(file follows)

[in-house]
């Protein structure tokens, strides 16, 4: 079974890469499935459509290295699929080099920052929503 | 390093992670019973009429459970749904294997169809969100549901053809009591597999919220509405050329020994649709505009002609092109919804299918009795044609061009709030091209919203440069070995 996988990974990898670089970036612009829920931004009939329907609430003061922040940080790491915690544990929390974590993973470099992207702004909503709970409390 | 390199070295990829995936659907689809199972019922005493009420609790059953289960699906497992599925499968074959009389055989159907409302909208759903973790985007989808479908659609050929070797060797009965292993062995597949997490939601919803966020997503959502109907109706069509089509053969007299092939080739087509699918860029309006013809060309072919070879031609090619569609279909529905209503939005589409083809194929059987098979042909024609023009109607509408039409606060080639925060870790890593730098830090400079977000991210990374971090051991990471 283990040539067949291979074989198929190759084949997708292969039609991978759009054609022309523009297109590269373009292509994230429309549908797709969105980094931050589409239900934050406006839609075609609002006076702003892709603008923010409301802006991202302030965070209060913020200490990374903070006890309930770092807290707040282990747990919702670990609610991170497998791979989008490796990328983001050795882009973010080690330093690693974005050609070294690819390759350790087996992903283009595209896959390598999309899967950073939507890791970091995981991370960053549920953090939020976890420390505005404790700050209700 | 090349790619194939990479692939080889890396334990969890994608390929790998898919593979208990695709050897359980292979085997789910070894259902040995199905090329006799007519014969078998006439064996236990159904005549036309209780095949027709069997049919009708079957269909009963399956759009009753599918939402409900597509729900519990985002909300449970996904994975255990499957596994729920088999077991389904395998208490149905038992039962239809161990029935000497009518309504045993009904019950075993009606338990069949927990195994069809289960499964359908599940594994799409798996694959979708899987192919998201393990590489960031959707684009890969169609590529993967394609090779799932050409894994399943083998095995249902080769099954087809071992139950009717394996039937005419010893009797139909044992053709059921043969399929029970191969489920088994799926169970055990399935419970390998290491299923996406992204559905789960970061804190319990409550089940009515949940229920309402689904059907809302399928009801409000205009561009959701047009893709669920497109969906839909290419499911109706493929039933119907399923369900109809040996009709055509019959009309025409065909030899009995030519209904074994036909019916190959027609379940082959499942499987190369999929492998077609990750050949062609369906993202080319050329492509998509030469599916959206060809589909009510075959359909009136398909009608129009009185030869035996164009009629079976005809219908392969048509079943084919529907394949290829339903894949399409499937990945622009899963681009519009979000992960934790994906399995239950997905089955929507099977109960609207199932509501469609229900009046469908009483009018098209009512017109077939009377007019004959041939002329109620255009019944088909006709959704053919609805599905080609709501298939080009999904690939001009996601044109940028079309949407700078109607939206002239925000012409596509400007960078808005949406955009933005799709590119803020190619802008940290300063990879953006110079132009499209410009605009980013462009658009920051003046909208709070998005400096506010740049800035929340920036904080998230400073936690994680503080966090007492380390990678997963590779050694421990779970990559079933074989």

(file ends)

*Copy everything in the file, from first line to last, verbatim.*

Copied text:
[in-house]
């Protein structure tokens, strides 16, 4: 079974890469499935459509290295699929080099920052929503 | 390093992670019973009429459970749904294997169809969100549901053809009591597999919220509405050329020994649709505009002609092109919804299918009795044609061009709030091209919203440069070995 996988990974990898670089970036612009829920931004009939329907609430003061922040940080790491915690544990929390974590993973470099992207702004909503709970409390 | 390199070295990829995936659907689809199972019922005493009420609790059953289960699906497992599925499968074959009389055989159907409302909208759903973790985007989808479908659609050929070797060797009965292993062995597949997490939601919803966020997503959502109907109706069509089509053969007299092939080739087509699918860029309006013809060309072919070879031609090619569609279909529905209503939005589409083809194929059987098979042909024609023009109607509408039409606060080639925060870790890593730098830090400079977000991210990374971090051991990471 283990040539067949291979074989198929190759084949997708292969039609991978759009054609022309523009297109590269373009292509994230429309549908797709969105980094931050589409239900934050406006839609075609609002006076702003892709603008923010409301802006991202302030965070209060913020200490990374903070006890309930770092807290707040282990747990919702670990609610991170497998791979989008490796990328983001050795882009973010080690330093690693974005050609070294690819390759350790087996992903283009595209896959390598999309899967950073939507890791970091995981991370960053549920953090939020976890420390505005404790700050209700 | 090349790619194939990479692939080889890396334990969890994608390929790998898919593979208990695709050897359980292979085997789910070894259902040995199905090329006799007519014969078998006439064996236990159904005549036309209780095949027709069997049919009708079957269909009963399956759009009753599918939402409900597509729900519990985002909300449970996904994975255990499957596994729920088999077991389904395998208490149905038992039962239809161990029935000497009518309504045993009904019950075993009606338990069949927990195994069809289960499964359908599940594994799409798996694959979708899987192919998201393990590489960031959707684009890969169609590529993967394609090779799932050409894994399943083998095995249902080769099954087809071992139950009717394996039937005419010893009797139909044992053709059921043969399929029970191969489920088994799926169970055990399935419970390998290491299923996406992204559905789960970061804190319990409550089940009515949940229920309402689904059907809302399928009801409000205009561009959701047009893709669920497109969906839909290419499911109706493929039933119907399923369900109809040996009709055509019959009309025409065909030899009995030519209904074994036909019916190959027609379940082959499942499987190369999929492998077609990750050949062609369906993202080319050329492509998509030469599916959206060809589909009510075959359909009136398909009608129009009185030869035996164009009629079976005809219908392969048509079943084919529907394949290829339903894949399409499937990945622009899963681009519009979000992960934790994906399995239950997905089955929507099977109960609207199932509501469609229900009046469908009483009018098209009512017109077939009377007019004959041939002329109620255009019944088909006709959704053919609805599905080609709501298939080009999904690939001009996601044109940028079309949407700078109607939206002239925000012409596509400007960078808005949406955009933005799709590119803020190619802008940290300063990879953006110079132009499209410009605009980013462009658009920051003046909208709070998005400096506010740049800035929340920036904080998230400073936690994680503080966090007492380390990678997963590779050694421990779970990559079933074989």